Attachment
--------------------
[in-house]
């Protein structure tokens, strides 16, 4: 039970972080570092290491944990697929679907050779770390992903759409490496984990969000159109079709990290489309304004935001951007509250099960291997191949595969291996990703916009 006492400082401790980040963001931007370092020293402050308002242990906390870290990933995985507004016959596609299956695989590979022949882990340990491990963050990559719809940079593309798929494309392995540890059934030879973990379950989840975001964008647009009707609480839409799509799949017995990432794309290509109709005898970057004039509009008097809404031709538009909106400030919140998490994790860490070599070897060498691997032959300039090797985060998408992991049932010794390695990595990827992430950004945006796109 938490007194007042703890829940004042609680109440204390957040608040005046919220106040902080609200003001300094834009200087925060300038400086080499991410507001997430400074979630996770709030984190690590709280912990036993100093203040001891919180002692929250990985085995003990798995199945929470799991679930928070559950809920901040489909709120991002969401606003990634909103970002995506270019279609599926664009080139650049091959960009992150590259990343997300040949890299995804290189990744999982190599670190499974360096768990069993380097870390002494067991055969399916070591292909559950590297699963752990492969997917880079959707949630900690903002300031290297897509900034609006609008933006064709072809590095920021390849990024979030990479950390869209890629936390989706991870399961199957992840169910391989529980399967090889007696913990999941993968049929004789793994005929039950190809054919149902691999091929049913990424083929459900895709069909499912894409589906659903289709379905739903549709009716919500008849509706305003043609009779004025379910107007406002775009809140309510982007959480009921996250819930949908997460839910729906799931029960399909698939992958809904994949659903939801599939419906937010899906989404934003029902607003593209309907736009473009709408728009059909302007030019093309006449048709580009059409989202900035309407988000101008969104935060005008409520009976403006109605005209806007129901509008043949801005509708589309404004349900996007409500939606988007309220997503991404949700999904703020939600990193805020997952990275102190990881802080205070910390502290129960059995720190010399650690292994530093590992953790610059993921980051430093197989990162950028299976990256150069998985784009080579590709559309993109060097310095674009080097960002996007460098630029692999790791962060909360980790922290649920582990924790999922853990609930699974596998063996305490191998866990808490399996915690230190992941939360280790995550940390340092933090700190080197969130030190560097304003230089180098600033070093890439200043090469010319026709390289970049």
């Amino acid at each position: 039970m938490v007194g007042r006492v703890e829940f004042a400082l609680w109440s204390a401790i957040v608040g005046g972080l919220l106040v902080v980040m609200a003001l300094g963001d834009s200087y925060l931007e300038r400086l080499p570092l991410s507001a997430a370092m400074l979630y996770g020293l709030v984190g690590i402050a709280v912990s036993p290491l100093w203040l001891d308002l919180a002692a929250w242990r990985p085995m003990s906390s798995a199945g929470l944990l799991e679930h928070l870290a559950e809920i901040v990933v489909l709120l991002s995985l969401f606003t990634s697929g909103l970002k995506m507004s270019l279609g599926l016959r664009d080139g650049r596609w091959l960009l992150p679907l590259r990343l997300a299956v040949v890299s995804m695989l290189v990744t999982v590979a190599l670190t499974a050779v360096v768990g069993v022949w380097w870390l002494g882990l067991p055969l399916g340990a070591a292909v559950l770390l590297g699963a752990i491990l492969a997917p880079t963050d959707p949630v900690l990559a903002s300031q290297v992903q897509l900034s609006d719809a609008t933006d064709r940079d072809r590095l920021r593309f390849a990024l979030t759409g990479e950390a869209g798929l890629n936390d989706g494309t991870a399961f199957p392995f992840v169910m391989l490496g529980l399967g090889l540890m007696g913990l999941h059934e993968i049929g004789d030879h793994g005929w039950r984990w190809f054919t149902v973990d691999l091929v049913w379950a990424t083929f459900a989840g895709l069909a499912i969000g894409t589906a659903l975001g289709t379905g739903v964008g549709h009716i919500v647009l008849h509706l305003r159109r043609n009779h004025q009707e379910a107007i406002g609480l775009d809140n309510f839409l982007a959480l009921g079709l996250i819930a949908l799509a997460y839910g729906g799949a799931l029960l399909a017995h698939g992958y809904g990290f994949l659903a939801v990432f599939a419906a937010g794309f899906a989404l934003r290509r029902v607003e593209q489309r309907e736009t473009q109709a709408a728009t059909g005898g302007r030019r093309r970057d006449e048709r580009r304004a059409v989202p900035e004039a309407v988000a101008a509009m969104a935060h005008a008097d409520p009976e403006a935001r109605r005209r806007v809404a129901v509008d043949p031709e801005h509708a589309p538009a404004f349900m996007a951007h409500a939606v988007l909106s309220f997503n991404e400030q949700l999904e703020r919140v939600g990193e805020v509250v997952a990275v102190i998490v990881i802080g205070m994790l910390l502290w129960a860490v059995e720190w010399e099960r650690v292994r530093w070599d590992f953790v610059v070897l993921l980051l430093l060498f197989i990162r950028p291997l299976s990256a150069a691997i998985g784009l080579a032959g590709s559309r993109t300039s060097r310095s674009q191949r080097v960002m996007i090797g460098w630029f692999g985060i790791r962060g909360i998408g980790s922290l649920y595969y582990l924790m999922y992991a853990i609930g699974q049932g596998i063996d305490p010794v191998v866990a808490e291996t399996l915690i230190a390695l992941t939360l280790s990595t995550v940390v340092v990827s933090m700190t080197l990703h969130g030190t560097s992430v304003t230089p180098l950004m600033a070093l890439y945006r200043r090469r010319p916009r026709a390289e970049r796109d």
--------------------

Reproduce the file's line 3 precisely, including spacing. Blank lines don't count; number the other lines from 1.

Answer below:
């Amino acid at each position: 039970m938490v007194g007042r006492v703890e829940f004042a400082l609680w109440s204390a401790i957040v608040g005046g972080l919220l106040v902080v980040m609200a003001l300094g963001d834009s200087y925060l931007e300038r400086l080499p570092l991410s507001a997430a370092m400074l979630y996770g020293l709030v984190g690590i402050a709280v912990s036993p290491l100093w203040l001891d308002l919180a002692a929250w242990r990985p085995m003990s906390s798995a199945g929470l944990l799991e679930h928070l870290a559950e809920i901040v990933v489909l709120l991002s995985l969401f606003t990634s697929g909103l970002k995506m507004s270019l279609g599926l016959r664009d080139g650049r596609w091959l960009l992150p679907l590259r990343l997300a299956v040949v890299s995804m695989l290189v990744t999982v590979a190599l670190t499974a050779v360096v768990g069993v022949w380097w870390l002494g882990l067991p055969l399916g340990a070591a292909v559950l770390l590297g699963a752990i491990l492969a997917p880079t963050d959707p949630v900690l990559a903002s300031q290297v992903q897509l900034s609006d719809a609008t933006d064709r940079d072809r590095l920021r593309f390849a990024l979030t759409g990479e950390a869209g798929l890629n936390d989706g494309t991870a399961f199957p392995f992840v169910m391989l490496g529980l399967g090889l540890m007696g913990l999941h059934e993968i049929g004789d030879h793994g005929w039950r984990w190809f054919t149902v973990d691999l091929v049913w379950a990424t083929f459900a989840g895709l069909a499912i969000g894409t589906a659903l975001g289709t379905g739903v964008g549709h009716i919500v647009l008849h509706l305003r159109r043609n009779h004025q009707e379910a107007i406002g609480l775009d809140n309510f839409l982007a959480l009921g079709l996250i819930a949908l799509a997460y839910g729906g799949a799931l029960l399909a017995h698939g992958y809904g990290f994949l659903a939801v990432f599939a419906a937010g794309f899906a989404l934003r290509r029902v607003e593209q489309r309907e736009t473009q109709a709408a728009t059909g005898g302007r030019r093309r970057d006449e048709r580009r304004a059409v989202p900035e004039a309407v988000a101008a509009m969104a935060h005008a008097d409520p009976e403006a935001r109605r005209r806007v809404a129901v509008d043949p031709e801005h509708a589309p538009a404004f349900m996007a951007h409500a939606v988007l909106s309220f997503n991404e400030q949700l999904e703020r919140v939600g990193e805020v509250v997952a990275v102190i998490v990881i802080g205070m994790l910390l502290w129960a860490v059995e720190w010399e099960r650690v292994r530093w070599d590992f953790v610059v070897l993921l980051l430093l060498f197989i990162r950028p291997l299976s990256a150069a691997i998985g784009l080579a032959g590709s559309r993109t300039s060097r310095s674009q191949r080097v960002m996007i090797g460098w630029f692999g985060i790791r962060g909360i998408g980790s922290l649920y595969y582990l924790m999922y992991a853990i609930g699974q049932g596998i063996d305490p010794v191998v866990a808490e291996t399996l915690i230190a390695l992941t939360l280790s990595t995550v940390v340092v990827s933090m700190t080197l990703h969130g030190t560097s992430v304003t230089p180098l950004m600033a070093l890439y945006r200043r090469r010319p916009r026709a390289e970049r796109d």